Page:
January 24, 2023
Instant Impact And Residual Stress
Originally published March 2, 2013
image by Nicolas Dupont-Bloch, Nantes, France
Straight lines are rare on the Moon. The fundamental geometric shape of the solar sytem is the circle, from the outline of the Moon and other worlds to their basins and the craters. But there are two types of linears in Nicolas' recent image. Most conspicuous is the abrupt shadow line of the Straight Wall, which lowerd the western half of the floor of a large older crater informally called Ancient Thebit. Nearly paralleling the Wall to the east are a series of narrow, ridge-edged troughs known, again informally, as Imbrium Sculpture. Both the Wall and the Sculpture may have related origins for both are roughly radial to the Imbrium Basin. Imbrium Sculpture is lines of basin secondary craters, and perhaps fractures, formed when the Imbrium Basin did. The Straight Wall is a few hundred million years younger, having obviously formed sometime after the eruption of the Mare Nubium lavas. The subsidence of the western half of Ancient Thebit and the fracturing that created the Wall were probably related to subsidence of the Nubium Basin, but residual stress in the crust from the formation of Imbrium may have guided the orientation of the Straight Wall fracture.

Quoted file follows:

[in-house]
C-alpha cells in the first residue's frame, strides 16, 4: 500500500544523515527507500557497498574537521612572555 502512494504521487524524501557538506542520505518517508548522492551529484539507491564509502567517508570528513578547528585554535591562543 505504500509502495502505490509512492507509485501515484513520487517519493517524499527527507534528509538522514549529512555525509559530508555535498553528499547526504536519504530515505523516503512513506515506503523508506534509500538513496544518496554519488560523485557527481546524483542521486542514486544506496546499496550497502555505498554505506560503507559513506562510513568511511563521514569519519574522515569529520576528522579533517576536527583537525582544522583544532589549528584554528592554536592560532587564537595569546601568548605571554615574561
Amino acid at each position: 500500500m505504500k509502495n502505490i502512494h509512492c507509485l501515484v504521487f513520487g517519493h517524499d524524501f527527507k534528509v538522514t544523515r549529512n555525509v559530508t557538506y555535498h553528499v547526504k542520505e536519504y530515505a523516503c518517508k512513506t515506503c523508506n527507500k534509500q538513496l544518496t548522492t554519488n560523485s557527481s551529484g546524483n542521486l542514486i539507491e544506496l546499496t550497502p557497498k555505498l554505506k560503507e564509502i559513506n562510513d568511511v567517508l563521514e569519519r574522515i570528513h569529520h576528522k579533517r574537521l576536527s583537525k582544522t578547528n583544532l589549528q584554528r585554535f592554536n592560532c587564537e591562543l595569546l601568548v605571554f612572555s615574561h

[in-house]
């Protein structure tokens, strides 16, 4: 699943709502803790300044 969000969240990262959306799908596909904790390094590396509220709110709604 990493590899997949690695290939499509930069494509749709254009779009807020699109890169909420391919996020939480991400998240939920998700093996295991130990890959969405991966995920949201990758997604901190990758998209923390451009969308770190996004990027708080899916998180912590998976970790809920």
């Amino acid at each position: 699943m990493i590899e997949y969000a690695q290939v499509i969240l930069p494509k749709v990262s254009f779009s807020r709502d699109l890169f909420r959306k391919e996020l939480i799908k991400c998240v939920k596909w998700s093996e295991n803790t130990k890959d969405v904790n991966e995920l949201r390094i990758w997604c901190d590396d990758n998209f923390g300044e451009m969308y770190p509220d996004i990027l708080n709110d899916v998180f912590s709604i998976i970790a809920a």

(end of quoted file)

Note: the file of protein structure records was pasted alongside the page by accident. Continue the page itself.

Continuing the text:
February 18th, 2013. Newton Skywatcher 254mm, Barlow lens + tele-extender, Astronomik red filter, QHY5 camera. 500 image-stack to reduce the noise of the CMOS camera. Processing: Avistack, Registax, PhotoShop.
Rükl plate 55
21st Century Atlas chart 16.
Yesterday's LPOD: Lunar Bows
Tomorrow's LPOD: Pieces of the Moon for Maxi